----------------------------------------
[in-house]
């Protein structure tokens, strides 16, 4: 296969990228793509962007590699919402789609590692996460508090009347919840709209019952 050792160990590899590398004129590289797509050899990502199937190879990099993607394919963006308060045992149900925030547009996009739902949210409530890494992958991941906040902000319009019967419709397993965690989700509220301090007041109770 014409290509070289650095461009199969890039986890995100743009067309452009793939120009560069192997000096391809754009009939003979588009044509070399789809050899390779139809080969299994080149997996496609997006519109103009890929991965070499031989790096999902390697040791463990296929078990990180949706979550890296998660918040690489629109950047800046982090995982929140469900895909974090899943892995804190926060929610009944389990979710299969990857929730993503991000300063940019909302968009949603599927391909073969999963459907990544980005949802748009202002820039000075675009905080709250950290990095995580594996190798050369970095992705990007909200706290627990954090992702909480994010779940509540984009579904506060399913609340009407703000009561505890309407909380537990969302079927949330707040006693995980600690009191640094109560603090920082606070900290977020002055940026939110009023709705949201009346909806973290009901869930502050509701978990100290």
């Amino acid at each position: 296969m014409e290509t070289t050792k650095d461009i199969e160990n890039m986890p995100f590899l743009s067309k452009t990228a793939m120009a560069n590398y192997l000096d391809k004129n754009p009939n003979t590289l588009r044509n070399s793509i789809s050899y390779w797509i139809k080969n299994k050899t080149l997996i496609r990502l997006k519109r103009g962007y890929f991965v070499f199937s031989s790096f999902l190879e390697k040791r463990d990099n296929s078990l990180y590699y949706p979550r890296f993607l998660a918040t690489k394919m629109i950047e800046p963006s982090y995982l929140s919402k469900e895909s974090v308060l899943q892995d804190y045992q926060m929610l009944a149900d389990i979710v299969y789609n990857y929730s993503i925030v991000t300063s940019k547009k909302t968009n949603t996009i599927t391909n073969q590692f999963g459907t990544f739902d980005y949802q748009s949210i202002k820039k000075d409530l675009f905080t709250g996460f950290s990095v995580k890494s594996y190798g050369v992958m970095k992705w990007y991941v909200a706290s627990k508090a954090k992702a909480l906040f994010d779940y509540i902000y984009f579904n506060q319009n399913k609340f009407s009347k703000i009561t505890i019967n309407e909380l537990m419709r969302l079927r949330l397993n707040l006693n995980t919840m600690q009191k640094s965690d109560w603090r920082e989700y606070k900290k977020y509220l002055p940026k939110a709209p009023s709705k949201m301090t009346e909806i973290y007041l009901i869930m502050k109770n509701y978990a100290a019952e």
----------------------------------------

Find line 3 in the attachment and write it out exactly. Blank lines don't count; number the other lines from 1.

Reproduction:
């Amino acid at each position: 296969m014409e290509t070289t050792k650095d461009i199969e160990n890039m986890p995100f590899l743009s067309k452009t990228a793939m120009a560069n590398y192997l000096d391809k004129n754009p009939n003979t590289l588009r044509n070399s793509i789809s050899y390779w797509i139809k080969n299994k050899t080149l997996i496609r990502l997006k519109r103009g962007y890929f991965v070499f199937s031989s790096f999902l190879e390697k040791r463990d990099n296929s078990l990180y590699y949706p979550r890296f993607l998660a918040t690489k394919m629109i950047e800046p963006s982090y995982l929140s919402k469900e895909s974090v308060l899943q892995d804190y045992q926060m929610l009944a149900d389990i979710v299969y789609n990857y929730s993503i925030v991000t300063s940019k547009k909302t968009n949603t996009i599927t391909n073969q590692f999963g459907t990544f739902d980005y949802q748009s949210i202002k820039k000075d409530l675009f905080t709250g996460f950290s990095v995580k890494s594996y190798g050369v992958m970095k992705w990007y991941v909200a706290s627990k508090a954090k992702a909480l906040f994010d779940y509540i902000y984009f579904n506060q319009n399913k609340f009407s009347k703000i009561t505890i019967n309407e909380l537990m419709r969302l079927r949330l397993n707040l006693n995980t919840m600690q009191k640094s965690d109560w603090r920082e989700y606070k900290k977020y509220l002055p940026k939110a709209p009023s709705k949201m301090t009346e909806i973290y007041l009901i869930m502050k109770n509701y978990a100290a019952e």